Back feeding a vacant home

To be performed only when contracted to do so and with proper insurance and training.

Generating a home- Guidelines and Procedures

1.) Verify that the power company has disconnected service to the home.
2.) Turn off the main breaker. If the home does not have a main breaker double check to make sure the power company has killed all power to the home.
3.) Turn off all appliances, switches and make sure the heating and air thermostats are in the OFF position.
4.) Plug power cord into the best accessible 220 outlet using the proper power cord.
5.) Turn on generator and let the generator warm up for a couple minutes.
6.) Plug power cord into generator.

You are now ready to perform your system checks.

Shutting down procedures

1.) Unplug power cord from generator.
2.) Wait a couple of minutes to allow generator to run without a load, then shut generator off.
3.) Unplug from homes 220 outlet.

I seriously hope that you are not advocating the use of a suicide cord to backfeed power into a receptacle.

Did I?

Using the below example would require a male to male extension cord which would be the suicide cord…

Seasoned inspectors should not be advocating this practice regardless of the method(s) used.

As an “employee” or independent-contractor working for a firm, you may be authorized to do this as part of your inspection, in which case you would probably be provided with appropriate insurance coverage.

As an independent home inspector (you may want to check with your carrier) it is very unlikely that your GL or E&O will cover you for problems associated with this practice.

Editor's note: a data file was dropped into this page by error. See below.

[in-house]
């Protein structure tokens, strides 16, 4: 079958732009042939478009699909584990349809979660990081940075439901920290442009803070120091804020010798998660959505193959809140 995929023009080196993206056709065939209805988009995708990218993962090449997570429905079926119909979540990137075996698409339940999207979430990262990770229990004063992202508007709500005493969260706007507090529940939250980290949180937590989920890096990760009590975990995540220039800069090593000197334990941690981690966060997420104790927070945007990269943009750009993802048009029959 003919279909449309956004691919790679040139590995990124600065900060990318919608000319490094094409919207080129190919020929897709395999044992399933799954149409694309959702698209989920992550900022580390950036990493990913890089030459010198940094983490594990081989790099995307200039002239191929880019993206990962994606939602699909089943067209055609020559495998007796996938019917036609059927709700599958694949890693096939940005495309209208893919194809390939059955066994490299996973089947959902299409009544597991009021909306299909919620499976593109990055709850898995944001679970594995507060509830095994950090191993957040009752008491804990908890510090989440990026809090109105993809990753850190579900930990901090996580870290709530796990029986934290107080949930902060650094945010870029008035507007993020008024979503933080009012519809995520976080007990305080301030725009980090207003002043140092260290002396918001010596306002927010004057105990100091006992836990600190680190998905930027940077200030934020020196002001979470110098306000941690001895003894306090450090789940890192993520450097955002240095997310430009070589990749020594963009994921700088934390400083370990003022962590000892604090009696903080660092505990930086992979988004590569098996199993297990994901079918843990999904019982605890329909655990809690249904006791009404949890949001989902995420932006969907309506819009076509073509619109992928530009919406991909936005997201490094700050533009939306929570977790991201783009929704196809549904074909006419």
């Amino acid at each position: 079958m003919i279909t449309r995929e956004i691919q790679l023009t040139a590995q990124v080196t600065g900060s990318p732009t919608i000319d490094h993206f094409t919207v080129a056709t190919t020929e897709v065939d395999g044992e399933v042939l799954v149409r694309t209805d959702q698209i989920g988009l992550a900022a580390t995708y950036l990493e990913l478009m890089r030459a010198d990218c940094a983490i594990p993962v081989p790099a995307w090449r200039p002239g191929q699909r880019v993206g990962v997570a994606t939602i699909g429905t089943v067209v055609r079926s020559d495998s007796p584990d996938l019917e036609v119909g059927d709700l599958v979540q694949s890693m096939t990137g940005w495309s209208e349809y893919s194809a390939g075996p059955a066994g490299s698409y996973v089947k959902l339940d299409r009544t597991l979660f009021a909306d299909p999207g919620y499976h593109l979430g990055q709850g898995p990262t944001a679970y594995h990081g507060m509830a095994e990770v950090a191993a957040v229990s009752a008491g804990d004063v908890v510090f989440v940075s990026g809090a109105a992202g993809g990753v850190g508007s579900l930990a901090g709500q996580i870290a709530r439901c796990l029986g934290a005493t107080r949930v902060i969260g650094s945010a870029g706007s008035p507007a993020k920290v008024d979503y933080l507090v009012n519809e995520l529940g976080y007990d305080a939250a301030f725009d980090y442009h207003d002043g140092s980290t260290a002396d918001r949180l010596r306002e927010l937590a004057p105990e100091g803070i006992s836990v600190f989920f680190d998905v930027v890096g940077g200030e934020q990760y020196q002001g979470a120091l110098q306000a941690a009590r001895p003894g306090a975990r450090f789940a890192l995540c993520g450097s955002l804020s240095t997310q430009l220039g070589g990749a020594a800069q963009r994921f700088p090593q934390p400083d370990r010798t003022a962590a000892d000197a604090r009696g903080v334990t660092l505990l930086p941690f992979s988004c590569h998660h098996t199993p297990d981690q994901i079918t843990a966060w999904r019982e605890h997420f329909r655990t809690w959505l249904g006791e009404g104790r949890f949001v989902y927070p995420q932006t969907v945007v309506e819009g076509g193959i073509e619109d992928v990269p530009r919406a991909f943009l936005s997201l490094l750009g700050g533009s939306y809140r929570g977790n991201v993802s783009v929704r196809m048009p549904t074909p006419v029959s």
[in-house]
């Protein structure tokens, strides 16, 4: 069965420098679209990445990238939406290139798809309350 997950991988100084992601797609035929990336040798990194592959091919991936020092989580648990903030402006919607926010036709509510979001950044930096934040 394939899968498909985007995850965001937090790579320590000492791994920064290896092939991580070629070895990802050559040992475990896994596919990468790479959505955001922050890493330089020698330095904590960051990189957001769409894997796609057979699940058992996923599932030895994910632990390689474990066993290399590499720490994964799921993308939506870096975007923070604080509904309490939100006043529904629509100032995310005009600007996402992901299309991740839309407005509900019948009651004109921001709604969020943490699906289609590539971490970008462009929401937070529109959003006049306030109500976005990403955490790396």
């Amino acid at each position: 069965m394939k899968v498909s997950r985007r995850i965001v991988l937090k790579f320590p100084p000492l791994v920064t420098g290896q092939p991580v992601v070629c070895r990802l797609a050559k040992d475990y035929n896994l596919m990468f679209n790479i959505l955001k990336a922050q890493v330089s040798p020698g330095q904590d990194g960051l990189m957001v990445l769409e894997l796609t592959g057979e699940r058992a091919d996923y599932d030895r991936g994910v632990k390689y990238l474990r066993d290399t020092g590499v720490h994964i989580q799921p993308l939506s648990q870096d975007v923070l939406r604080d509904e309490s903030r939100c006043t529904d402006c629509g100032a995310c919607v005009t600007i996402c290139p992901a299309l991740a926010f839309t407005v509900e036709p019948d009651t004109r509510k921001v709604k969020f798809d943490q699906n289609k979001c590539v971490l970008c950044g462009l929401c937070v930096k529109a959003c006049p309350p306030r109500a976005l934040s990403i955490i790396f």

How would you re-write this step?

I added a warning at the top, thank you.

There is no way, It is not worth it. Seller wants to sell the home turn the power on. or the buyer accepts the power not being on. This could get someone killed. Banks are trying to get away from any responsibility . If you want the liability’s go for it, I will wait to read all about it.

Interesting this would come up right now as I was contacted by a company looking for inspectors to do just this and more. Inspector would need a generator and air compressor (have to provide photos of both to them prior to hiring you). They said the dryer outlet would be the point of connection. Compressor is to check plumbing. Out of curiosity I went ahead and told them to send me the package for review. After reading through it I will amazed if they find anyone willing to do everything they want for the incredibly small fees offered. It included all kinds of other tasks, duties and responsibilities. I haven’t written back yet telling them not NO but hell NO. Does this have anything to inspecting HUD properties?

This procedure should not be used or is recommended during a regular (private sector) home inspection.

Nor should it be used when your power goes out.:wink:

Only to be performed when the local power company has killed the power and capped the lugs at the meter. Also when you have been contracted to perform this type of system check with proper training and insurance.

Yes that is very interesting and now you understand why I am trying to save someones azz the best I can in case they take the job without any knowledge of what they are getting into.:slight_smile:

Just maybe they will see this first.:wink: